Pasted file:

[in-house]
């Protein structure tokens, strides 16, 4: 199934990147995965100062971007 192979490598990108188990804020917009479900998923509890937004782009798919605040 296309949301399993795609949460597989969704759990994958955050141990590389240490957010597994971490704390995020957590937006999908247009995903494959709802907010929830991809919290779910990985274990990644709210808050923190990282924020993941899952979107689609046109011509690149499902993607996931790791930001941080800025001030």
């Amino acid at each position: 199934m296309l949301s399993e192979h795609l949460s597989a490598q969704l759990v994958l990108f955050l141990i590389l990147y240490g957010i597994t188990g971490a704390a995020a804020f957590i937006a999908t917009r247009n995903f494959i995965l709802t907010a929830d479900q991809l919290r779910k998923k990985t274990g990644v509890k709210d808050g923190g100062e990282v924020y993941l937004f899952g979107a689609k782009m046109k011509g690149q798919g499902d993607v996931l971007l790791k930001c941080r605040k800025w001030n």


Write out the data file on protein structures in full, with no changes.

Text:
[in-house]
């Protein structure tokens, strides 16, 4: 199934990147995965100062971007 192979490598990108188990804020917009479900998923509890937004782009798919605040 296309949301399993795609949460597989969704759990994958955050141990590389240490957010597994971490704390995020957590937006999908247009995903494959709802907010929830991809919290779910990985274990990644709210808050923190990282924020993941899952979107689609046109011509690149499902993607996931790791930001941080800025001030």
């Amino acid at each position: 199934m296309l949301s399993e192979h795609l949460s597989a490598q969704l759990v994958l990108f955050l141990i590389l990147y240490g957010i597994t188990g971490a704390a995020a804020f957590i937006a999908t917009r247009n995903f494959i995965l709802t907010a929830d479900q991809l919290r779910k998923k990985t274990g990644v509890k709210d808050g923190g100062e990282v924020y993941l937004f899952g979107a689609k782009m046109k011509g690149q798919g499902d993607v996931l971007l790791k930001c941080r605040k800025w001030n």